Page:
Sidney Crosby picked up yet another new trophy for his mantle when he was named Conn Smythe winner as the playoff MVP. The question now is, can a Selke Trophy be next on his bucket list?
SAN JOSE – Perhaps Sidney Crosby will never score 100 points ever again. Then again, maybe he will. If you go by analytics, logic states that his numbers should begin declining at some point pretty soon. But he proved in the Stanley Cup final, and by winning the Conn Smythe Trophy as the playoff MVP, that he’s about so much more than numbers.
“I think Sidney Crosby’s best hockey is ahead of him,” said Penguins assistant GM Bill Guerin.
Whoa there, cowboy. Best hockey ahead of him? Two Stanley Cups, two scoring championships, two Hart Trophies, a Conn Smythe, five 100-point seasons, two Olympic gold medals and a space waiting for his plaque in the Hockey Hall of Fame and his best hockey is still ahead of him? Well, if you consider that Crosby has essentially turned himself into a Selke Trophy candidate and that he’s altered his entire game a la Steve Yzerman, perhaps that’s not as outlandish as it sounds.
“I think it’s the best comparison you can make,” said GM Jim Rutherford when asked if Crosby is following the Yzerman career path. “We talked about it a little bit when I first got here. It was what Scotty (former Red Wings coach Bowman) did with Yzerman. You don’t have to score as many points to be successful. Be the all-round player. And he’s the all-round player.”
To be sure, the Sidney Crosby who raised the Stanley Cup in triumph seven years ago and the one that raised it Sunday night in San Jose are very different players and people. As expected, Crosby is a far more disciplined player and leader now. The same player who had earned a reputation for complaining to referees a little too much accepted the liberties taken on him – and handed a few of them out himself – without so much as batting an eyelash.
But it was Crosby’s commitment to the two-way game that stood out, particularly in the final. He had just four assists in the series, but how many goals did Joe Pavelski and Joe Thornton score in the final? Well, let’s look it up here. Oh, that would be one. Combined. And it was an empty-net goal by Pavelski in Game 5. There was not an area of the ice where Crosby did not make a pivotal contribution. His pass to Conor Sheary in Game 1 was a thing of beauty, his larceny in the faceoff circle in overtime of Game 2 was a game-changer. But his commitment to shutting down his opponents and allowing others to contribute offense was the most prominent of his contributions.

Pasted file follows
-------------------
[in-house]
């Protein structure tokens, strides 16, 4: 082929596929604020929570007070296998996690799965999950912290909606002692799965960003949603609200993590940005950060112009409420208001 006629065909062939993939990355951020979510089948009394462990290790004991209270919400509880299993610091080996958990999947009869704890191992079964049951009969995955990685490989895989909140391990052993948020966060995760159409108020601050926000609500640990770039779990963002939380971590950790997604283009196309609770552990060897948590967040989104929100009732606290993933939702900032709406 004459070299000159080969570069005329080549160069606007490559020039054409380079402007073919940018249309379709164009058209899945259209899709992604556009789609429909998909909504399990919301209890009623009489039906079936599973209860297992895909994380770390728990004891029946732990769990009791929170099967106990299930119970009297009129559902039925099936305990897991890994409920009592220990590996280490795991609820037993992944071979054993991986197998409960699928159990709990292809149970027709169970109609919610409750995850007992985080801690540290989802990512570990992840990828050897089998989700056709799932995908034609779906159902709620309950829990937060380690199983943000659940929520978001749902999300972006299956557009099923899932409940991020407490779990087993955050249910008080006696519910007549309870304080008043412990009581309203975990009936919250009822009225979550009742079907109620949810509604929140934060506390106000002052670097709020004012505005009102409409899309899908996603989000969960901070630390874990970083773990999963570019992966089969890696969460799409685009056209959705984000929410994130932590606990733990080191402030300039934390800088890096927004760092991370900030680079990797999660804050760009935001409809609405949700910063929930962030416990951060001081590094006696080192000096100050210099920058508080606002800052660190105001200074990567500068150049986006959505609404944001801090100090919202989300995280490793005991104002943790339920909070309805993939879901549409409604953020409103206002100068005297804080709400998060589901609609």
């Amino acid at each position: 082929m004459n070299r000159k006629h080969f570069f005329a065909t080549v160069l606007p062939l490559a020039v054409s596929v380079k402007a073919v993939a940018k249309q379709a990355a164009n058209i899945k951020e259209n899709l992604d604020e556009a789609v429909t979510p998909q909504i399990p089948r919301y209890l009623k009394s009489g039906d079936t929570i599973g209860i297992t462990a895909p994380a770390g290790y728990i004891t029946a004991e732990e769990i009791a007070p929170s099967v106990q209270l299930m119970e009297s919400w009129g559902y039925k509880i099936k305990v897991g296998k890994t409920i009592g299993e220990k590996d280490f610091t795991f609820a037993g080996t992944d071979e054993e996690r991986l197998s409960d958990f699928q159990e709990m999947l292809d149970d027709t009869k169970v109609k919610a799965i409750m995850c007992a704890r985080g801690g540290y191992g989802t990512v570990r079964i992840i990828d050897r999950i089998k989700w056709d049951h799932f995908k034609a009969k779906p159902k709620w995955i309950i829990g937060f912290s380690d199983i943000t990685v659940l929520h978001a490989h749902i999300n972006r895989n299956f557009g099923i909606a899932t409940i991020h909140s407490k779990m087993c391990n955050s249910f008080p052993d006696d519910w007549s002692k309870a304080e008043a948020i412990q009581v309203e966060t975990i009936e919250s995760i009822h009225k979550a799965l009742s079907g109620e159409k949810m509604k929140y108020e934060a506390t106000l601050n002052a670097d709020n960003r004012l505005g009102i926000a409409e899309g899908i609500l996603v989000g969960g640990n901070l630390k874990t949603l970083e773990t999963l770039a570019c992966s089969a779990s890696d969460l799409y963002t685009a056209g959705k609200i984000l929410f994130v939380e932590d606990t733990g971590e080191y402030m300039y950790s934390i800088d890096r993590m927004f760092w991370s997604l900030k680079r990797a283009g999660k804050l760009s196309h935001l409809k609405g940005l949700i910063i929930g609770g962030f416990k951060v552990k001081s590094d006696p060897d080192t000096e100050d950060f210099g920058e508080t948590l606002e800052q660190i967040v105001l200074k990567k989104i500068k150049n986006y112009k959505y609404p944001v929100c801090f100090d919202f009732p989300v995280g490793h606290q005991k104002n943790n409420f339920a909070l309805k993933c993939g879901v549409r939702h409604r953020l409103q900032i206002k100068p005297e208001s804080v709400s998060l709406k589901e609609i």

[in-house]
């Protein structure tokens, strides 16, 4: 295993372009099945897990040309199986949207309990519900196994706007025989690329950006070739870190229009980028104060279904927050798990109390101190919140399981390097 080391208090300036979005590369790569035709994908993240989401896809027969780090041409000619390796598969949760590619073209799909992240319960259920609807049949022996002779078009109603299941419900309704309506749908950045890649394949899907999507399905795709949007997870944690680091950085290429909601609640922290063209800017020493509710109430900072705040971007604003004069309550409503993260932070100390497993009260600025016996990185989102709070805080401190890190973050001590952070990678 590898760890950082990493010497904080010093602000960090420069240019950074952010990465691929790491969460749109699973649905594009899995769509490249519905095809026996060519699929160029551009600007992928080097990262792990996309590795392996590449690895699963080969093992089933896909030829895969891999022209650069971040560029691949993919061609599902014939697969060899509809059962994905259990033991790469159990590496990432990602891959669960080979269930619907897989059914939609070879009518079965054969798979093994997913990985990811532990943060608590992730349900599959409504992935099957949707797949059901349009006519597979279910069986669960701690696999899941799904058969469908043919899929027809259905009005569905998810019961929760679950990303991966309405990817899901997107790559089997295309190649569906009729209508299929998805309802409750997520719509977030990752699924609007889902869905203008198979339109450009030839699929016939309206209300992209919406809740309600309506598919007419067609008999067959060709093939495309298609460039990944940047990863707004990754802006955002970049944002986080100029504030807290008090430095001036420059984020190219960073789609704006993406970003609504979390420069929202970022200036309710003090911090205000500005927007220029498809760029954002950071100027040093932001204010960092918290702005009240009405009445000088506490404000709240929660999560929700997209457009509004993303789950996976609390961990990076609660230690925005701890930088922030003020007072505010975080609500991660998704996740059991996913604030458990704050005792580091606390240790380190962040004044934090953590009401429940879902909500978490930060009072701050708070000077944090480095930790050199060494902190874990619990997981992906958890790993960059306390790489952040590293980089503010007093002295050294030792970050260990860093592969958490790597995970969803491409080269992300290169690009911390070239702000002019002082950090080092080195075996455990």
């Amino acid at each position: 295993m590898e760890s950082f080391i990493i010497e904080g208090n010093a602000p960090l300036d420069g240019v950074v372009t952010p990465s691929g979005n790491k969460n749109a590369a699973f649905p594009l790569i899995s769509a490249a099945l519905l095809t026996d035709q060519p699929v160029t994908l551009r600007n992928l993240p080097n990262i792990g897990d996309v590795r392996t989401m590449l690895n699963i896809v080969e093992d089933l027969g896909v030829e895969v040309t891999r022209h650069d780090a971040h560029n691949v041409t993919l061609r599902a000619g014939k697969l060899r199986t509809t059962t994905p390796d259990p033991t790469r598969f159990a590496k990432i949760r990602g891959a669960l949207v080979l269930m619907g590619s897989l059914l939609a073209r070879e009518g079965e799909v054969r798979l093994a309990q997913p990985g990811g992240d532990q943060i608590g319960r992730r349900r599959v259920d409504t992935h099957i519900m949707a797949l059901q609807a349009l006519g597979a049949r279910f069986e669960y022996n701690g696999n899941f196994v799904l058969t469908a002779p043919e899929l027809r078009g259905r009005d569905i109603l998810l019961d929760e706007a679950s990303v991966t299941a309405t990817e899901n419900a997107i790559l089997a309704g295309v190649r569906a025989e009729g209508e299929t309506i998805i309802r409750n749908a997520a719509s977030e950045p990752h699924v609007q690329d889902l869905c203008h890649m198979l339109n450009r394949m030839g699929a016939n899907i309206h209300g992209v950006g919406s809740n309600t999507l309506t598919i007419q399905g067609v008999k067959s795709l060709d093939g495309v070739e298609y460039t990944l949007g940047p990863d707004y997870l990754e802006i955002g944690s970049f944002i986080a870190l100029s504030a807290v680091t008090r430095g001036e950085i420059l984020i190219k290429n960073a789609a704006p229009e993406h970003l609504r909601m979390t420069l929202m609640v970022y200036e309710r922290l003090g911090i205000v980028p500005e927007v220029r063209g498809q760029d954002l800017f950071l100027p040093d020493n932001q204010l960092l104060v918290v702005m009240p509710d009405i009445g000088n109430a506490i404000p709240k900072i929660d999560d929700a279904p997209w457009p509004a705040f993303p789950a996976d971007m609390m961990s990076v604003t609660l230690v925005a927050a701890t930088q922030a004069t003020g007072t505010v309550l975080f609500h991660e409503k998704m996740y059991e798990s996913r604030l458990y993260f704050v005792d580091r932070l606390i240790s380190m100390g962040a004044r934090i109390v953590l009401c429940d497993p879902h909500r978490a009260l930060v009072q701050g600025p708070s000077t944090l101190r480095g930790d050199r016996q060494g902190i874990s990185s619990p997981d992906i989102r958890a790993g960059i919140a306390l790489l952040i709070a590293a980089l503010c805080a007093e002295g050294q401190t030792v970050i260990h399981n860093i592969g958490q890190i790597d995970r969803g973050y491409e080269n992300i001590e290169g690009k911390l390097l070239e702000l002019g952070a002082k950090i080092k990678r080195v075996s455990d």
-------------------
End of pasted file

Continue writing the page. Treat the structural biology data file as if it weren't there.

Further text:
“There’s more to just winning games than scoring goals,” Crosby said. “It feels great, it’s important. That’s what our job is. But there’s a lot of other things that go into it. Just making sure that you don’t sacrifice all those other things to push for a goal here or there, that was the biggest thing.”
There are those who would prefer to see a goal here or there, your trusty correspondent included. Would it be more entertaining to watch Crosby score 120 points a year and another 40 in the playoffs. Hell, yeah. But one thing you have to understand about the NHL is that entertainment is not part of the on-ice equation. Teams are rewarded for stopping goals more than scoring them and as insipid as that notion is, it is what wins hockey games, playoff series and, ultimately, Stanley Cups. And Crosby is coming to the realization that it has to be a big part of his game if he wants to keep on winning. It’s called “playing the game the right way,” by hockey people. And they’re the ones who influence the game.
“What I really admire about Sid is that it didn’t matter,” said Penguins coach Mike Sullivan. “All that mattered was we were winning. And that was all he cared about. He was a handful every shift. He elevates his game at the right time to get our team over the hump. His numbers are no indication of how hard he played or the impact he had on helping us win.”
Sidney Crosby, 82-point scorer, two-way stalwart, defensive demon. It might just be something we’re all going to have to get used to hearing in the future. And his opponents will have to learn to deal with it.